Land-based aquaculture can sound like a mirage — shrimp farms in the desert, salmon swimming “upstream” in an alpine village tank, tilapia swishing over the plains. And for a long time, ample production of sea delicacies in recirculating aquaculture systems (RAS) has been more dream than reality. Yet the technology and its innovators steadily have gained momentum and finally may be hitting their tipping point.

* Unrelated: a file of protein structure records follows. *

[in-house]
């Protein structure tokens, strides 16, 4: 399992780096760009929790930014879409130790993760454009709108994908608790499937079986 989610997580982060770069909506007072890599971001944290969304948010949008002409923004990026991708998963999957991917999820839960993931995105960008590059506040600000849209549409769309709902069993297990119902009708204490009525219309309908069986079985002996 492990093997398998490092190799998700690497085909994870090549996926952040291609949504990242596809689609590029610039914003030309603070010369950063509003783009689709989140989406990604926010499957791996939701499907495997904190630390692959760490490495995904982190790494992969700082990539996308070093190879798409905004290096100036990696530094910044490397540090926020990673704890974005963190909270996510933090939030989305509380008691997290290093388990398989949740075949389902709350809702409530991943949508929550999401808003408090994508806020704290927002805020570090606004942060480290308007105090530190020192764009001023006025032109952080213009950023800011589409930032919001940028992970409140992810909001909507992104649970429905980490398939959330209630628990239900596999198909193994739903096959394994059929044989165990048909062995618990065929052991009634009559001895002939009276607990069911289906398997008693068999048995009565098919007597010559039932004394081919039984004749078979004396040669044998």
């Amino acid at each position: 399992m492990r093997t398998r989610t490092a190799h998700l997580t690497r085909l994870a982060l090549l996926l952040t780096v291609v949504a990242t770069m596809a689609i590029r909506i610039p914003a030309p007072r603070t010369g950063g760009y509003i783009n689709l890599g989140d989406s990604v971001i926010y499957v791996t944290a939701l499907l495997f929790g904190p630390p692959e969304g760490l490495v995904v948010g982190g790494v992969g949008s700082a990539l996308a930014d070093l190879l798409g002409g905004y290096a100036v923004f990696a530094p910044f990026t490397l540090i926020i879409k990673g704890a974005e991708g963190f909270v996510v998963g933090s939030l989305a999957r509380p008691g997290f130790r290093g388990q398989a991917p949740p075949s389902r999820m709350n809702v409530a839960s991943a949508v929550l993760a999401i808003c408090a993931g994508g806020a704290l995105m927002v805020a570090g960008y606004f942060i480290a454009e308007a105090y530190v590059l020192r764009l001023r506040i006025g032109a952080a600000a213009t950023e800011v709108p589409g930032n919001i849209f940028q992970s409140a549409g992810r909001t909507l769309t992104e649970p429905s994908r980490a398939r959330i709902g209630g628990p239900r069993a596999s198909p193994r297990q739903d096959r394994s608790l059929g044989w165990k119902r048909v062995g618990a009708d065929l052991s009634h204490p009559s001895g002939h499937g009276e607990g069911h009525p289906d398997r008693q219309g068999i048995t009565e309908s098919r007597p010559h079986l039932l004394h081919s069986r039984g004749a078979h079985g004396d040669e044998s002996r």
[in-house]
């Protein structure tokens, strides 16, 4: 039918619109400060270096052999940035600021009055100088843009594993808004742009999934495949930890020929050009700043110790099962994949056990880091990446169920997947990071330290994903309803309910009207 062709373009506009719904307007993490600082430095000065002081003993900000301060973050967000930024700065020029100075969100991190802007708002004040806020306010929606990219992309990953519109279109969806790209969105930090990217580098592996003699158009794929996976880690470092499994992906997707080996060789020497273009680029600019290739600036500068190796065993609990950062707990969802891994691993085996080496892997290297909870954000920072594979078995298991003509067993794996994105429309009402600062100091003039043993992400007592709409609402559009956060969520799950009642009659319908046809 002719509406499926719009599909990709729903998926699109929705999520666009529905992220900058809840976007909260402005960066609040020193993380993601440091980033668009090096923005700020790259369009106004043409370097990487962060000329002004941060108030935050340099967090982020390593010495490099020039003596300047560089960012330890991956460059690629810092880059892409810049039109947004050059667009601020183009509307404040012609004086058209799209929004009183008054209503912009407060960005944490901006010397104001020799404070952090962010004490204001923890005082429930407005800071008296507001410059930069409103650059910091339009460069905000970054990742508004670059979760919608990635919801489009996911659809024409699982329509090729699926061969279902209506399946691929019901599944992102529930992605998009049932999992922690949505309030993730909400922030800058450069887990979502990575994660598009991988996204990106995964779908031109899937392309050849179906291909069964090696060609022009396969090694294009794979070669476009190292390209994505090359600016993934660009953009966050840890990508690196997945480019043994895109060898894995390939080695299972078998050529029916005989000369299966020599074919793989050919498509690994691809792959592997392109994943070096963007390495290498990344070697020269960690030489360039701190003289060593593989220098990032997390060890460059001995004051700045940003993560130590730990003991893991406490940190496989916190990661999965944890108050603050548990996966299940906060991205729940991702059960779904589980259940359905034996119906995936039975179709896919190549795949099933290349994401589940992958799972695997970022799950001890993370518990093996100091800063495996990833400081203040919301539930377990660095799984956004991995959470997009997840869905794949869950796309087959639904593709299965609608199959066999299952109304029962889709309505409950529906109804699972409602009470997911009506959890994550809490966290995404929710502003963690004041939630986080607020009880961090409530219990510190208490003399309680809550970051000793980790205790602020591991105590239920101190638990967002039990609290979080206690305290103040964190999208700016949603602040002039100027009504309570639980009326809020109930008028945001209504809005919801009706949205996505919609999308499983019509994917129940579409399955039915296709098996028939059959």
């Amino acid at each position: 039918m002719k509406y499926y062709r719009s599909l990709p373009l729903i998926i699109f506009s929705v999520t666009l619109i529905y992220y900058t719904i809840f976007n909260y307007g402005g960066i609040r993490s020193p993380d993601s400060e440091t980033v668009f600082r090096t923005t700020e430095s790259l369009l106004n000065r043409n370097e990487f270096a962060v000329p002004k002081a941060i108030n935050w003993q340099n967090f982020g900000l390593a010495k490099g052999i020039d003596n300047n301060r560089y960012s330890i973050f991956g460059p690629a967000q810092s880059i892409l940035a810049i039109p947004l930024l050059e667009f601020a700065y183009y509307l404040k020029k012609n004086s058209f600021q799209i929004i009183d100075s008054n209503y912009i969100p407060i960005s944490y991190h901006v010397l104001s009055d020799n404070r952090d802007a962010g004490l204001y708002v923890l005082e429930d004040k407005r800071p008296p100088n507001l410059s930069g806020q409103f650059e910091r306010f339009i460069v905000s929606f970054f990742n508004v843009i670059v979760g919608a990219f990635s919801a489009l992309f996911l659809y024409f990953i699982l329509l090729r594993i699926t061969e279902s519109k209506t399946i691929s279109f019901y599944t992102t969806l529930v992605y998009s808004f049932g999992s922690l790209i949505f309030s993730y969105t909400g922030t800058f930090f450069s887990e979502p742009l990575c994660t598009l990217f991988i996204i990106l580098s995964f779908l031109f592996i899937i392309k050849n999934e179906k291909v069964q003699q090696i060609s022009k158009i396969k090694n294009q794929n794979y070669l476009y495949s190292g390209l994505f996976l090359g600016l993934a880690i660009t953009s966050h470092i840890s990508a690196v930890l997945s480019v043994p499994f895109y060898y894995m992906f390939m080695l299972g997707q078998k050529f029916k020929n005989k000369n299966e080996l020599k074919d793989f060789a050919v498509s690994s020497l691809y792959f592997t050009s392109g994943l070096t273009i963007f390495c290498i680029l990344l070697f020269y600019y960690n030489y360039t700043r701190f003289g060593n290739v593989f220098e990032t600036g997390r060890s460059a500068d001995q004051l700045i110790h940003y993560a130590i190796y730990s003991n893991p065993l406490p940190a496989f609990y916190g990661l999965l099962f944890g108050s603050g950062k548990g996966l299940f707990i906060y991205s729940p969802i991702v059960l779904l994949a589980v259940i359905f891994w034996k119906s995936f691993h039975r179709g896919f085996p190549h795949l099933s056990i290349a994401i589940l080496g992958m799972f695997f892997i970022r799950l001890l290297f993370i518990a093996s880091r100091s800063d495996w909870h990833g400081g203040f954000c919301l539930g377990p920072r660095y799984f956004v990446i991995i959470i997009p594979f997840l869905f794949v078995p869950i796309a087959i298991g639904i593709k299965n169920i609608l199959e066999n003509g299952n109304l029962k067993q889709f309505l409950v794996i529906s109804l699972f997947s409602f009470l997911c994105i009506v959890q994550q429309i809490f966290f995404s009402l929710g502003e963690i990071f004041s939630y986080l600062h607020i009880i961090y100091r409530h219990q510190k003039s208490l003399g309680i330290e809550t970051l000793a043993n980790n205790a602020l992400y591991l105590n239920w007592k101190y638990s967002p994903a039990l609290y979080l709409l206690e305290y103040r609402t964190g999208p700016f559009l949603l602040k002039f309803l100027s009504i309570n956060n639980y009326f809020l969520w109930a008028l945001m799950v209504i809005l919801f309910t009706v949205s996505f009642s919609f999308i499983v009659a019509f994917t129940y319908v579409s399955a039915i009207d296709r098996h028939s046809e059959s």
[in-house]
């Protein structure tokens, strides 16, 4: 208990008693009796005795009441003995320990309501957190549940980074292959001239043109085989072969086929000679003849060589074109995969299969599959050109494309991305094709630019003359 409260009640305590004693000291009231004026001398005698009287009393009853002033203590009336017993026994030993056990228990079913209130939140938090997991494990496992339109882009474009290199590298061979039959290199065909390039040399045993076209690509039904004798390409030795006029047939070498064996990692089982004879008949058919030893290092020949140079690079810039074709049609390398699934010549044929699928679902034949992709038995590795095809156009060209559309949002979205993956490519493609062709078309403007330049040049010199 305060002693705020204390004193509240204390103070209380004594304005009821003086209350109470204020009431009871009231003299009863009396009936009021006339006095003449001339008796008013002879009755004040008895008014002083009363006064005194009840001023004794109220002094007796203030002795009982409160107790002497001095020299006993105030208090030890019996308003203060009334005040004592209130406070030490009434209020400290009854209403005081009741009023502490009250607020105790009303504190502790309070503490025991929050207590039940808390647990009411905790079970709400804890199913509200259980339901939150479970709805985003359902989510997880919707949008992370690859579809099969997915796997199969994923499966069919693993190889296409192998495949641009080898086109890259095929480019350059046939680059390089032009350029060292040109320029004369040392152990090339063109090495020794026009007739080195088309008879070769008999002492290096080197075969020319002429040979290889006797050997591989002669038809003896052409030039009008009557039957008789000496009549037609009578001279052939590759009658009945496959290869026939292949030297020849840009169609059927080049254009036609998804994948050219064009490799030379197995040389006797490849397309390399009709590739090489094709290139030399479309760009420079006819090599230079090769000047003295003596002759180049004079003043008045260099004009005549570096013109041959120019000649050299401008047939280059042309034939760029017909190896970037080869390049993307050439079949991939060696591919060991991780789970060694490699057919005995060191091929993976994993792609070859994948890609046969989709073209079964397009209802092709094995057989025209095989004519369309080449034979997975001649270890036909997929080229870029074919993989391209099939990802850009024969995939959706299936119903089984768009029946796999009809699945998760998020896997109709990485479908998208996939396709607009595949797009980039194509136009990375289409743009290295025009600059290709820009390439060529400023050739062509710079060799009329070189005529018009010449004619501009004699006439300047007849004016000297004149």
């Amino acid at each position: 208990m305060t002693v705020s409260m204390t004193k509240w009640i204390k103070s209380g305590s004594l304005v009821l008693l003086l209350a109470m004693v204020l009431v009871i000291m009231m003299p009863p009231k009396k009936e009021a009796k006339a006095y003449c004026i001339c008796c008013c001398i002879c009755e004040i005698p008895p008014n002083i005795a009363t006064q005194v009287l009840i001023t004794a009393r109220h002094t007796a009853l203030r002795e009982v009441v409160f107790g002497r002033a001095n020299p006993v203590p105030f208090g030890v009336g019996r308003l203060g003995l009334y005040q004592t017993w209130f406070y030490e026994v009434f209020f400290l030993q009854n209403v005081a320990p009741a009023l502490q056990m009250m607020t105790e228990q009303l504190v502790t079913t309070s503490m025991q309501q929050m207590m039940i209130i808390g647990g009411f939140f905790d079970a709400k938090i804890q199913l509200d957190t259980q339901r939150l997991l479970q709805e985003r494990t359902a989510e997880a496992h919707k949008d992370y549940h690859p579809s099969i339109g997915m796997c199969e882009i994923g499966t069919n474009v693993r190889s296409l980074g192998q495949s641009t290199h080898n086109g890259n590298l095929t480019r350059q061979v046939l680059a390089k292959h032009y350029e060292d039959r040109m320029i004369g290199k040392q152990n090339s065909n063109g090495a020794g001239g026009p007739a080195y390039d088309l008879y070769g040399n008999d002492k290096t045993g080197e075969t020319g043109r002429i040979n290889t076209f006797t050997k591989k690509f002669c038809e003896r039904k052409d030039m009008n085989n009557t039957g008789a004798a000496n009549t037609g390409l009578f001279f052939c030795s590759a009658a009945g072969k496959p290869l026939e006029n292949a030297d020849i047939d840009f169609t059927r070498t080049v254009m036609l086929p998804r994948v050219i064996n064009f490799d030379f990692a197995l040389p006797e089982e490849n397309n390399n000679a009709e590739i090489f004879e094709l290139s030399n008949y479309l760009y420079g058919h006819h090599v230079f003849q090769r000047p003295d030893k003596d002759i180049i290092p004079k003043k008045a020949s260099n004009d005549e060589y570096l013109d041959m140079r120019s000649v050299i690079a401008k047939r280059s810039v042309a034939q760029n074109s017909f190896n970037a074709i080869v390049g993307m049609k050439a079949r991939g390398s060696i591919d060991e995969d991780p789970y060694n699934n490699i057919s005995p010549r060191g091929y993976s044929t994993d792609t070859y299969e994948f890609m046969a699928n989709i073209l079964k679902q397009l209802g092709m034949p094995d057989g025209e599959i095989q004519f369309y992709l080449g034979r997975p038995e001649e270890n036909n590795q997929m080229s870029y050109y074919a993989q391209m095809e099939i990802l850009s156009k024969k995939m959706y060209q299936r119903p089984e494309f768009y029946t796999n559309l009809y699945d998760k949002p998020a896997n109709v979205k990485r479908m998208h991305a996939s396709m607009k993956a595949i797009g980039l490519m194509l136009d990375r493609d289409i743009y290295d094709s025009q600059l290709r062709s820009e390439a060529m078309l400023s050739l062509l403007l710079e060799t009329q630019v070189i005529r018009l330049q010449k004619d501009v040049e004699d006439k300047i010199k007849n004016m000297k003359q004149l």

The allure of fish grown on land is easy to understand: Like all aquaculture, it reduces demand for wild fish, but unlike with sea-based pens, closed-loop RAS farms (PDF) run no risk of fish escaping to dilute the native gene pool, spread diseases or discharge waste and antibiotics into the wild. RAS farmers have near-full control over growing conditions, so they can optimize for growth and quality. And with its amenability to unlikely locations, RAS can sit near major consumer markets, providing fresh local seafood even when the shore is hundreds of miles away. Read the article.